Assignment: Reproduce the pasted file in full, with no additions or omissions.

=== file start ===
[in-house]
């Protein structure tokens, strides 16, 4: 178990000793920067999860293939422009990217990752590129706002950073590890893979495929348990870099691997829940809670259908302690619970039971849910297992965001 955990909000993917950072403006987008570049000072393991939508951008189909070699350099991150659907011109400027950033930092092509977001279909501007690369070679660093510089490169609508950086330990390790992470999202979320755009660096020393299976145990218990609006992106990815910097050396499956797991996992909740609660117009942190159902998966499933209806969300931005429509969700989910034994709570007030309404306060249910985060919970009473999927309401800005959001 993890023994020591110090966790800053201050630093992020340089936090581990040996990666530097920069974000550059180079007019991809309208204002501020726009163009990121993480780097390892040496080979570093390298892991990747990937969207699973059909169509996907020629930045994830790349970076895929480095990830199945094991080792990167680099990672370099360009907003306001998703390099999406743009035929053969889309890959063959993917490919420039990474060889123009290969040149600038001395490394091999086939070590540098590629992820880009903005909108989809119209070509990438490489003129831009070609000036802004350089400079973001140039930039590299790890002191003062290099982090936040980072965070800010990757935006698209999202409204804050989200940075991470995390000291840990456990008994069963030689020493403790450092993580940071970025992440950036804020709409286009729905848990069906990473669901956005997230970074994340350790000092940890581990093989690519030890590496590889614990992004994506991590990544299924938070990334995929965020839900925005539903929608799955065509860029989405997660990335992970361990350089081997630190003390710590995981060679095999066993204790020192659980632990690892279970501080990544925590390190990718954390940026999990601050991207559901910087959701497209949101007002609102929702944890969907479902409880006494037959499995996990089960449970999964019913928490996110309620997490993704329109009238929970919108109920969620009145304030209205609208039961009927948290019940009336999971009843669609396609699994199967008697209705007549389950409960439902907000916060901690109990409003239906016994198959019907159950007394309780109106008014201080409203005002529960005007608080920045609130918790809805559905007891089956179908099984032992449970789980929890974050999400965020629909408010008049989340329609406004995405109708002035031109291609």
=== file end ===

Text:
[in-house]
């Protein structure tokens, strides 16, 4: 178990000793920067999860293939422009990217990752590129706002950073590890893979495929348990870099691997829940809670259908302690619970039971849910297992965001 955990909000993917950072403006987008570049000072393991939508951008189909070699350099991150659907011109400027950033930092092509977001279909501007690369070679660093510089490169609508950086330990390790992470999202979320755009660096020393299976145990218990609006992106990815910097050396499956797991996992909740609660117009942190159902998966499933209806969300931005429509969700989910034994709570007030309404306060249910985060919970009473999927309401800005959001 993890023994020591110090966790800053201050630093992020340089936090581990040996990666530097920069974000550059180079007019991809309208204002501020726009163009990121993480780097390892040496080979570093390298892991990747990937969207699973059909169509996907020629930045994830790349970076895929480095990830199945094991080792990167680099990672370099360009907003306001998703390099999406743009035929053969889309890959063959993917490919420039990474060889123009290969040149600038001395490394091999086939070590540098590629992820880009903005909108989809119209070509990438490489003129831009070609000036802004350089400079973001140039930039590299790890002191003062290099982090936040980072965070800010990757935006698209999202409204804050989200940075991470995390000291840990456990008994069963030689020493403790450092993580940071970025992440950036804020709409286009729905848990069906990473669901956005997230970074994340350790000092940890581990093989690519030890590496590889614990992004994506991590990544299924938070990334995929965020839900925005539903929608799955065509860029989405997660990335992970361990350089081997630190003390710590995981060679095999066993204790020192659980632990690892279970501080990544925590390190990718954390940026999990601050991207559901910087959701497209949101007002609102929702944890969907479902409880006494037959499995996990089960449970999964019913928490996110309620997490993704329109009238929970919108109920969620009145304030209205609208039961009927948290019940009336999971009843669609396609699994199967008697209705007549389950409960439902907000916060901690109990409003239906016994198959019907159950007394309780109106008014201080409203005002529960005007608080920045609130918790809805559905007891089956179908099984032992449970789980929890974050999400965020629909408010008049989340329609406004995405109708002035031109291609």